8 Steps to Take After a Patient Safety Failure
What Everybody Ought to Know About Patient Safety Failures
To err is human.
No matter how well-designed, how well-trained, how easy, how simple, or how intuitive, at some point your...
• Protocol will fail
• Checklist will fail
• Bundle will fail
• Process will fail
• Project will fail
• Initiative will fail
And then harm will reach, or nearly reach, a patient.
Make no mistake. Every safety tool we create and every process we implement to improve patient safety will fail eventually -- if for no other reason than human beings are the ones using them. (Of course, our job is to make sure those failures are extremely rare.)
When failure happens, here’s a protocol for moving forward:
1. Double-check the safety tool (e.g., process, protocol, bundle, or checklist) to make sure that there are no other problems hidden within it.
2. Alert the relevant parties -- the physicians and staff who use the safety tool.
3. Take responsibility for what went wrong. This doesn't mean that you intentionally did it wrong, or that doing it right was solely your responsibility or even part of your job description. It means that you are the one who knows something went wrong, you're unhappy about it, and you accept responsibility for letting it get by you and you are taking responsibility for making sure it won't happen again.
4. Apologize to the team using the tool. Not because it's your fault, but because the failure event costs your staff time or effort or resources or just because it upset them, and you're sorry that they have to deal with that.
5. Come up with a plan to ameliorate the impact of the problem. If you can't come up with a plan, say so and ask for suggestions. There is wisdom in crowds.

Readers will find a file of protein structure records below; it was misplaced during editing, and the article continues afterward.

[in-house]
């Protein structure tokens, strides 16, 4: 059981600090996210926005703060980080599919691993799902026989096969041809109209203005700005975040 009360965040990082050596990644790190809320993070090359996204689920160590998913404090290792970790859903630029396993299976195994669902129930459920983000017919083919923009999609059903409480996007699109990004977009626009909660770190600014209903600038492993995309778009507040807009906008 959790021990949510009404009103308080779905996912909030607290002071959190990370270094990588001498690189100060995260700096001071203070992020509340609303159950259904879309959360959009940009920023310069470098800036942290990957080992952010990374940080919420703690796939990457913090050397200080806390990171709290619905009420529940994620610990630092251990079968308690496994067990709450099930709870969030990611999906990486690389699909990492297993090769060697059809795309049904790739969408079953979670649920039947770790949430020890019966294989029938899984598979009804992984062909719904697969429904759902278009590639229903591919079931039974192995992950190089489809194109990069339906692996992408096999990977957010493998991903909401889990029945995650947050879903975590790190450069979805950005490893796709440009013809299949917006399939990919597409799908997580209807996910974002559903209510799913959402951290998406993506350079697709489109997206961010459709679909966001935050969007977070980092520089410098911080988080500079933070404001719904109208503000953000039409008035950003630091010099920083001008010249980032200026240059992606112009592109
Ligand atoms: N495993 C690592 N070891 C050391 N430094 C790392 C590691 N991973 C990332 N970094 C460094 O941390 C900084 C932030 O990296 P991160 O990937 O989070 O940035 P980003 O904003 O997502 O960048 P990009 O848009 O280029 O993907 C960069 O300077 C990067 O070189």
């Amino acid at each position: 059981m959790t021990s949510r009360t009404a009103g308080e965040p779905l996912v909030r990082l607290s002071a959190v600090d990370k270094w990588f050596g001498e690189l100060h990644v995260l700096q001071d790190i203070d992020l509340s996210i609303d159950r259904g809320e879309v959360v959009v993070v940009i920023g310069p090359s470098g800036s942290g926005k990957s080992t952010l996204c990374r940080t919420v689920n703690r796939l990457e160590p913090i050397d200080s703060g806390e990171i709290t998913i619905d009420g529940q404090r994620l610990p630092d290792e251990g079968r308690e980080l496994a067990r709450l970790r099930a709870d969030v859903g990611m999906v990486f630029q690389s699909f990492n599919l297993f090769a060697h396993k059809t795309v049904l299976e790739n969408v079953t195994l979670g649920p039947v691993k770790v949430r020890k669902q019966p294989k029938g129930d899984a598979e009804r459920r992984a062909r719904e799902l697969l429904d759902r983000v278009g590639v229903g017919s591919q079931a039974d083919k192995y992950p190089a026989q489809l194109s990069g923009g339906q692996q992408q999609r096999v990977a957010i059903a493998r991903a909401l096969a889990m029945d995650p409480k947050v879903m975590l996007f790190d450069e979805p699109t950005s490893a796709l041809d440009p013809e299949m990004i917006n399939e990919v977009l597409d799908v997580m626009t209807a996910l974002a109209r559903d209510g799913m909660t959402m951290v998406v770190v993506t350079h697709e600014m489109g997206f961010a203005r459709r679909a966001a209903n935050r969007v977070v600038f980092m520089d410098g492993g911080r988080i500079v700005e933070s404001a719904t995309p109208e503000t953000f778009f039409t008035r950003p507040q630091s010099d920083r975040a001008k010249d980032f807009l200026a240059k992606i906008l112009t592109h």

6. Develop and implement a plan to avoid the problem in the future. You are not alone in this step. Often, the ones who use the tool know better than anyone else how best to make it better. So, ask for inputs.
7. Gather feedback. Listen with an open mind. Ask the team to justify their recommendations. Assess the input and choose the most promising course of action.
8. Clearly announce who will do what by when to improve the tool. Most everyone forgets this step. Without it, nothing will get done soon enough.
9. Thank everyone for their patience and goodwill. Leave everyone feeling better; help them see excellence in their patient care.
The most effective patient safety failure recoveries come from this protocol or something like it.
Or, you could just hide from the problem, dissemble, blame, shuffle along, scowl, depersonalize, and then move on. But, your patients deserve better from you don’t they?
While we may not be able to prevent all problems, we can learn to recover from them. A good recovery can turn angry, frustrated team members into fiercely loyal ones capable of making patient safety failures extremely rare, and patient care highly reliable.
(Hat tip to Seth Godin for this failure recovery protocol.)